Sunday, July 30, 2006

Virtual Reality and Gaming 

On a recent trip to the library, I'd happened to pick up a book called Synthetic Worlds by Edward Castronova on "the business and culture of online games." I haven't had a chance to read the whole thing yet, but it has a fascinating appendix called A Digression on Virtual Reality.
In that essay, Castronova talks about how he feels most early virtual reality researchers and theorists were on the wrong track. The focus has been generally on achieving a sensory experience as close to reality as possible. Goggles to beam light directly into your eyes, full-body suits to control your virtual self and give feedback to your body. There was a feeling in the 90s that Virtual Reality was around the corner, but it didn't happen. In fact the term even feels a bit antiquated now after the dot com boom.

However, Castronova points out that virtual reality is alive and well in a completely different form, in online gaming worlds. Instead of trying to make a perfect sensory experience like the Holodeck or Dream Park (a great book), gaming pioneers focused on what the users do and how they interact with other people. From text MUDs to Ultima Online to present day games like Everquest, people are immersed by interaction and story, not by photorealism. And this immersion came from people a world away from VR researchers, using regular monitors, keyboards and mice.

Also, even with a perfect sensory immersion, if the subject isn't engaging, your suspension of disbelief probably won't kick in. You might be standing in a perfect virtual room, but still aware of the fact that you're really standing in an offline room wearing a bunch of gear.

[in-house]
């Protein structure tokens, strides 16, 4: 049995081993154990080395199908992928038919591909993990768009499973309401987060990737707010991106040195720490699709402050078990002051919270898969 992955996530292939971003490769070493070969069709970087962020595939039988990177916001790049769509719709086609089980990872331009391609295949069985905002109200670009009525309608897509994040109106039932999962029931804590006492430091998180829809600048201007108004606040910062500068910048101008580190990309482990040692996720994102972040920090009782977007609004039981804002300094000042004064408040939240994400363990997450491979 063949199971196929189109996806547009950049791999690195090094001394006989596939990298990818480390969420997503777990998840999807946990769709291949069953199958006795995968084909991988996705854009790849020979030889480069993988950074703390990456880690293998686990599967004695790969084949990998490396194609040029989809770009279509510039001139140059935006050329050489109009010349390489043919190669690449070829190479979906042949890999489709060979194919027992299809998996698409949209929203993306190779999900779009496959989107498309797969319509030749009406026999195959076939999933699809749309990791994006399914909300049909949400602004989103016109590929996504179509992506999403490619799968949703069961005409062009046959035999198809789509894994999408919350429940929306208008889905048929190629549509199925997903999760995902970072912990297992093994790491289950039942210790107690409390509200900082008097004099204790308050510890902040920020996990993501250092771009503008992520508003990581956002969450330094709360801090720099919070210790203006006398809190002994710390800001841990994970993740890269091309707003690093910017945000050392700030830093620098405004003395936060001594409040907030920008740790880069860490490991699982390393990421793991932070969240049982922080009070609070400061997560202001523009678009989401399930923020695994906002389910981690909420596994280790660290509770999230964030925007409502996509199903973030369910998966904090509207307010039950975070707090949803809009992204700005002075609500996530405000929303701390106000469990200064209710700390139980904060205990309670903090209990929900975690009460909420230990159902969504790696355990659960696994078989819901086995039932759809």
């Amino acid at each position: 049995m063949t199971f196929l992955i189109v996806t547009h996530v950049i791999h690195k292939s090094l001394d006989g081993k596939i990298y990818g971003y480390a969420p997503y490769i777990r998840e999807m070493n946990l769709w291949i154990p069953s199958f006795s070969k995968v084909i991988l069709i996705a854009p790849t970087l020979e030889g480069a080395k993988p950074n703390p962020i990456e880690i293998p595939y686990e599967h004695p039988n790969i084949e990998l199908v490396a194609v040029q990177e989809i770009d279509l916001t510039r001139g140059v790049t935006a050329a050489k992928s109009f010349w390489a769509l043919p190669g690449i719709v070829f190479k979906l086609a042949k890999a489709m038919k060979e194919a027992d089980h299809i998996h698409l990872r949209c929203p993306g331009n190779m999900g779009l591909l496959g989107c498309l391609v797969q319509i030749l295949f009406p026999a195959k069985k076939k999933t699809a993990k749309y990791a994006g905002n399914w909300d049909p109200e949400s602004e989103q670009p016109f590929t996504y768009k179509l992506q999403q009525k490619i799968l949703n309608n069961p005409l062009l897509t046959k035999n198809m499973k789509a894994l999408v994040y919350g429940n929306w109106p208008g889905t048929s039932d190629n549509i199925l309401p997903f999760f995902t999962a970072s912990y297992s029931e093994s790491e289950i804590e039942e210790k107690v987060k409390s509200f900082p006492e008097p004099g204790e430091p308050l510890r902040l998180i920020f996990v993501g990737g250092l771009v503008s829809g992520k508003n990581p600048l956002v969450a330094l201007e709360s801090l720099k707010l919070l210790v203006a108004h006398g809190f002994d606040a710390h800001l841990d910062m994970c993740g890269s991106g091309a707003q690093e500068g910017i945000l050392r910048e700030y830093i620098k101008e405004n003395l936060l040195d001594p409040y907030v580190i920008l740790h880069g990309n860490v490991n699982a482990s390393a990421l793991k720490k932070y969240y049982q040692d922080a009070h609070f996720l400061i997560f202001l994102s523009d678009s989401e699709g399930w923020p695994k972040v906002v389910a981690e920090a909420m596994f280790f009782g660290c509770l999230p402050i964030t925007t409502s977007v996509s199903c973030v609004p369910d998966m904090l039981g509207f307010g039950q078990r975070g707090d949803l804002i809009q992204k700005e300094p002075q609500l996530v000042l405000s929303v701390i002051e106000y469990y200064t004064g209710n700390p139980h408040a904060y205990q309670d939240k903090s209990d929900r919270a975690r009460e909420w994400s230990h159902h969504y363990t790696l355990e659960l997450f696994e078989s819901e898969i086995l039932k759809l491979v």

When you think about it, this makes perfect sense. You can look at a perfectly rendered painting, but if it doesn't really capture your mind, you're still be aware that you're standing in a gallery looking at a wall. At the same time, a novel you're wrapped up in can take you to a far-off world, making you lose track of the hours. Text on a page is about as unrealistic a display technology as it gets.

There's so much going on nowadays that I'm frankly a bit frightened to go too deeply involved into any of them. I know from playing MUDs years ago how much time can get sucked into massive multiplayer online games. Even from my somewhat distant perch, I can see massive things like Second Life rising up. Even Golf is getting pretty interesting lately.

For me, a lot of my virtual world now, has to do with the yo-yo community. There's a lot of chatting in IRC and IM, reading and posting to message boards, watching and creating videos. But it comes back to real physical skills and real offline people, and one of highlights is going to the local club or a contest somewhere. This sort of virtual experience grounded in reality has actually brought me closer to the world.

Talking to someone in Quatar or the Czech Republic, finding out about the Hyphy movement from across the US, discussing the American version of Shonen Jump with people from Hong Kong, Korea, and Japan (happened at the World Yo-yo Contest last year), having a simple gettogethers and sleep-overs with groups of people of different ages and backgrounds. All that and much more has happened to me because of a hobby and the internet.

I find it interesting that for someone who grew up with BBSs and then the Internet, instead of going off into more and more fantasy, I ended up pulling back a bit and exploring further into the real world instead. Then again, I do think "reality" is subjective and some people are able to delude themselves in much more destructive ways offline than being a hero of an MMORPG.

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